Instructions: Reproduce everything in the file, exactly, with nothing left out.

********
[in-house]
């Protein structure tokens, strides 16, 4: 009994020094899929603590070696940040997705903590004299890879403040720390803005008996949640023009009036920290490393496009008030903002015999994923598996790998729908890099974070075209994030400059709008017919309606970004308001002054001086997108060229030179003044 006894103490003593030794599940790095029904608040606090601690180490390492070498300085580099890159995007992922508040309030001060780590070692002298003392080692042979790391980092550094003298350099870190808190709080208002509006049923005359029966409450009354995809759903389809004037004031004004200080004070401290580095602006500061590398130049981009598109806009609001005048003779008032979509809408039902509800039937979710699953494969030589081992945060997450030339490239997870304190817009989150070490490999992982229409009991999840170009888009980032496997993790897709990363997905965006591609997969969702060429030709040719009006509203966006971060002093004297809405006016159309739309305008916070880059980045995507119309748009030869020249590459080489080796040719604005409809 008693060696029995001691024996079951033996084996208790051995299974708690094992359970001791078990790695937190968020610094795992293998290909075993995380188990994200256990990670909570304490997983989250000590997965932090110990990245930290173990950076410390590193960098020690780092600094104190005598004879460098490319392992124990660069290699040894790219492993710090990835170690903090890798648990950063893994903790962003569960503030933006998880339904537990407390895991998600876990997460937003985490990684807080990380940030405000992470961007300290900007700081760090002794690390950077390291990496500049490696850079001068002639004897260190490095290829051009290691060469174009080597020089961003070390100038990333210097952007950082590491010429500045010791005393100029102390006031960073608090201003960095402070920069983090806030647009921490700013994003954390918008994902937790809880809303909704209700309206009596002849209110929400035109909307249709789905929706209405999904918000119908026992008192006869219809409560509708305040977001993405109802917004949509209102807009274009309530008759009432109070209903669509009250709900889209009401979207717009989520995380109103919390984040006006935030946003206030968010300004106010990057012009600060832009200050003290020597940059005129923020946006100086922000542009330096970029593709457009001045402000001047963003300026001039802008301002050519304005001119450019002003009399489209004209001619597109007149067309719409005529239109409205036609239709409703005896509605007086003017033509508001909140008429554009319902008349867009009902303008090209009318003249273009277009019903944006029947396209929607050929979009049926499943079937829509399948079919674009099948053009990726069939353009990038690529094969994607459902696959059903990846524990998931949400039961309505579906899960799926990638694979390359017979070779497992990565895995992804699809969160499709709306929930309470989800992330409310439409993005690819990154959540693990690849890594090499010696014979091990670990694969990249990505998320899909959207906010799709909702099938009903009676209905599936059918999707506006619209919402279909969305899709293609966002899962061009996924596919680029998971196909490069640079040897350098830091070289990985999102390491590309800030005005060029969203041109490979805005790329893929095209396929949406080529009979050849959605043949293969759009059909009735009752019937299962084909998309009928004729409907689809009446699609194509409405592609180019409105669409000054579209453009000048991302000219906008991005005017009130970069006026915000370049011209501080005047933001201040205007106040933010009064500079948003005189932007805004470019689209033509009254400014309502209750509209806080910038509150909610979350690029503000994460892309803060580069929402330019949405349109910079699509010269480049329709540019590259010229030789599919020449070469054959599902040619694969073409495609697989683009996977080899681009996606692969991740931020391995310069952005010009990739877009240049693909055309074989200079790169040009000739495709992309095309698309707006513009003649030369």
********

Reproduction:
[in-house]
């Protein structure tokens, strides 16, 4: 009994020094899929603590070696940040997705903590004299890879403040720390803005008996949640023009009036920290490393496009008030903002015999994923598996790998729908890099974070075209994030400059709008017919309606970004308001002054001086997108060229030179003044 006894103490003593030794599940790095029904608040606090601690180490390492070498300085580099890159995007992922508040309030001060780590070692002298003392080692042979790391980092550094003298350099870190808190709080208002509006049923005359029966409450009354995809759903389809004037004031004004200080004070401290580095602006500061590398130049981009598109806009609001005048003779008032979509809408039902509800039937979710699953494969030589081992945060997450030339490239997870304190817009989150070490490999992982229409009991999840170009888009980032496997993790897709990363997905965006591609997969969702060429030709040719009006509203966006971060002093004297809405006016159309739309305008916070880059980045995507119309748009030869020249590459080489080796040719604005409809 008693060696029995001691024996079951033996084996208790051995299974708690094992359970001791078990790695937190968020610094795992293998290909075993995380188990994200256990990670909570304490997983989250000590997965932090110990990245930290173990950076410390590193960098020690780092600094104190005598004879460098490319392992124990660069290699040894790219492993710090990835170690903090890798648990950063893994903790962003569960503030933006998880339904537990407390895991998600876990997460937003985490990684807080990380940030405000992470961007300290900007700081760090002794690390950077390291990496500049490696850079001068002639004897260190490095290829051009290691060469174009080597020089961003070390100038990333210097952007950082590491010429500045010791005393100029102390006031960073608090201003960095402070920069983090806030647009921490700013994003954390918008994902937790809880809303909704209700309206009596002849209110929400035109909307249709789905929706209405999904918000119908026992008192006869219809409560509708305040977001993405109802917004949509209102807009274009309530008759009432109070209903669509009250709900889209009401979207717009989520995380109103919390984040006006935030946003206030968010300004106010990057012009600060832009200050003290020597940059005129923020946006100086922000542009330096970029593709457009001045402000001047963003300026001039802008301002050519304005001119450019002003009399489209004209001619597109007149067309719409005529239109409205036609239709409703005896509605007086003017033509508001909140008429554009319902008349867009009902303008090209009318003249273009277009019903944006029947396209929607050929979009049926499943079937829509399948079919674009099948053009990726069939353009990038690529094969994607459902696959059903990846524990998931949400039961309505579906899960799926990638694979390359017979070779497992990565895995992804699809969160499709709306929930309470989800992330409310439409993005690819990154959540693990690849890594090499010696014979091990670990694969990249990505998320899909959207906010799709909702099938009903009676209905599936059918999707506006619209919402279909969305899709293609966002899962061009996924596919680029998971196909490069640079040897350098830091070289990985999102390491590309800030005005060029969203041109490979805005790329893929095209396929949406080529009979050849959605043949293969759009059909009735009752019937299962084909998309009928004729409907689809009446699609194509409405592609180019409105669409000054579209453009000048991302000219906008991005005017009130970069006026915000370049011209501080005047933001201040205007106040933010009064500079948003005189932007805004470019689209033509009254400014309502209750509209806080910038509150909610979350690029503000994460892309803060580069929402330019949405349109910079699509010269480049329709540019590259010229030789599919020449070469054959599902040619694969073409495609697989683009996977080899681009996606692969991740931020391995310069952005010009990739877009240049693909055309074989200079790169040009000739495709992309095309698309707006513009003649030369």